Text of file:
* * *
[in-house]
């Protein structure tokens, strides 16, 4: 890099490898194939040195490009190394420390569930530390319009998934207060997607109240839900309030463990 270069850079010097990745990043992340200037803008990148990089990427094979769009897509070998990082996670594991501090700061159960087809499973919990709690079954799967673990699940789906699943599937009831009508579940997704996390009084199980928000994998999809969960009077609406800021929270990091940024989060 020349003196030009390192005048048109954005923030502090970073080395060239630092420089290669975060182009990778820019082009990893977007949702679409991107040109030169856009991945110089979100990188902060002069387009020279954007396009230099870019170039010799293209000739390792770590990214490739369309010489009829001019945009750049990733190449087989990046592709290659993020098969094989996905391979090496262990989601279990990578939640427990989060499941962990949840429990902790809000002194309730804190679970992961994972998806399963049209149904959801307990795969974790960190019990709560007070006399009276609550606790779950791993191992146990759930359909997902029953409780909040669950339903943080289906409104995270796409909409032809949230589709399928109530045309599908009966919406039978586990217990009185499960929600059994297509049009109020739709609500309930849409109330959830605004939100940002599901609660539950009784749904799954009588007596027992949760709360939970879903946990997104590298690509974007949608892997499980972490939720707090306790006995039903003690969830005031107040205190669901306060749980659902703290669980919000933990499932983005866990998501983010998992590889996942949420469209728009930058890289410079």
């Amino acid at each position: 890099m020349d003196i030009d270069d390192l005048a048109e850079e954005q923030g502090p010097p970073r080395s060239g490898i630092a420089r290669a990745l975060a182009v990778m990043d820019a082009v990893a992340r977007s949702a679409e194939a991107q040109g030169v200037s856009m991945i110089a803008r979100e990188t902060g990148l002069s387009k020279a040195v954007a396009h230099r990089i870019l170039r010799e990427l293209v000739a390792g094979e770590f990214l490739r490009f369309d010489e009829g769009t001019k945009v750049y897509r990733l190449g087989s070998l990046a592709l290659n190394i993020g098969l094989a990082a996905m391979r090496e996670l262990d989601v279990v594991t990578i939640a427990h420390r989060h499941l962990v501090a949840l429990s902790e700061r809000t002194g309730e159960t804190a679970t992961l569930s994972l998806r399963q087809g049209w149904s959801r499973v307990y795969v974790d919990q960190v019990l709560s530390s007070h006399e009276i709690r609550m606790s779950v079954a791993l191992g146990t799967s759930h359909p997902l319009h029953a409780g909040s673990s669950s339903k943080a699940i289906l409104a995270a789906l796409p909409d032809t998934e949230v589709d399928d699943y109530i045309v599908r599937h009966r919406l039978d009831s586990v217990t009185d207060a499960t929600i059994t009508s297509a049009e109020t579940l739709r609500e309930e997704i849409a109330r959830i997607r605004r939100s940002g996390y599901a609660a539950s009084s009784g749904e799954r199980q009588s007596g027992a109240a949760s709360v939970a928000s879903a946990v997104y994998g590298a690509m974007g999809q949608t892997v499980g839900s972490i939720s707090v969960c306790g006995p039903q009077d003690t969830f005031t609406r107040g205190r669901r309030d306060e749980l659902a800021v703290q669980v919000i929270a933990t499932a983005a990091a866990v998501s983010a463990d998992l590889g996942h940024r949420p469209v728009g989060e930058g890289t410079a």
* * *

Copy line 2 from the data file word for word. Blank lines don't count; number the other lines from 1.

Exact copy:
């Protein structure tokens, strides 16, 4: 890099490898194939040195490009190394420390569930530390319009998934207060997607109240839900309030463990 270069850079010097990745990043992340200037803008990148990089990427094979769009897509070998990082996670594991501090700061159960087809499973919990709690079954799967673990699940789906699943599937009831009508579940997704996390009084199980928000994998999809969960009077609406800021929270990091940024989060 020349003196030009390192005048048109954005923030502090970073080395060239630092420089290669975060182009990778820019082009990893977007949702679409991107040109030169856009991945110089979100990188902060002069387009020279954007396009230099870019170039010799293209000739390792770590990214490739369309010489009829001019945009750049990733190449087989990046592709290659993020098969094989996905391979090496262990989601279990990578939640427990989060499941962990949840429990902790809000002194309730804190679970992961994972998806399963049209149904959801307990795969974790960190019990709560007070006399009276609550606790779950791993191992146990759930359909997902029953409780909040669950339903943080289906409104995270796409909409032809949230589709399928109530045309599908009966919406039978586990217990009185499960929600059994297509049009109020739709609500309930849409109330959830605004939100940002599901609660539950009784749904799954009588007596027992949760709360939970879903946990997104590298690509974007949608892997499980972490939720707090306790006995039903003690969830005031107040205190669901306060749980659902703290669980919000933990499932983005866990998501983010998992590889996942949420469209728009930058890289410079």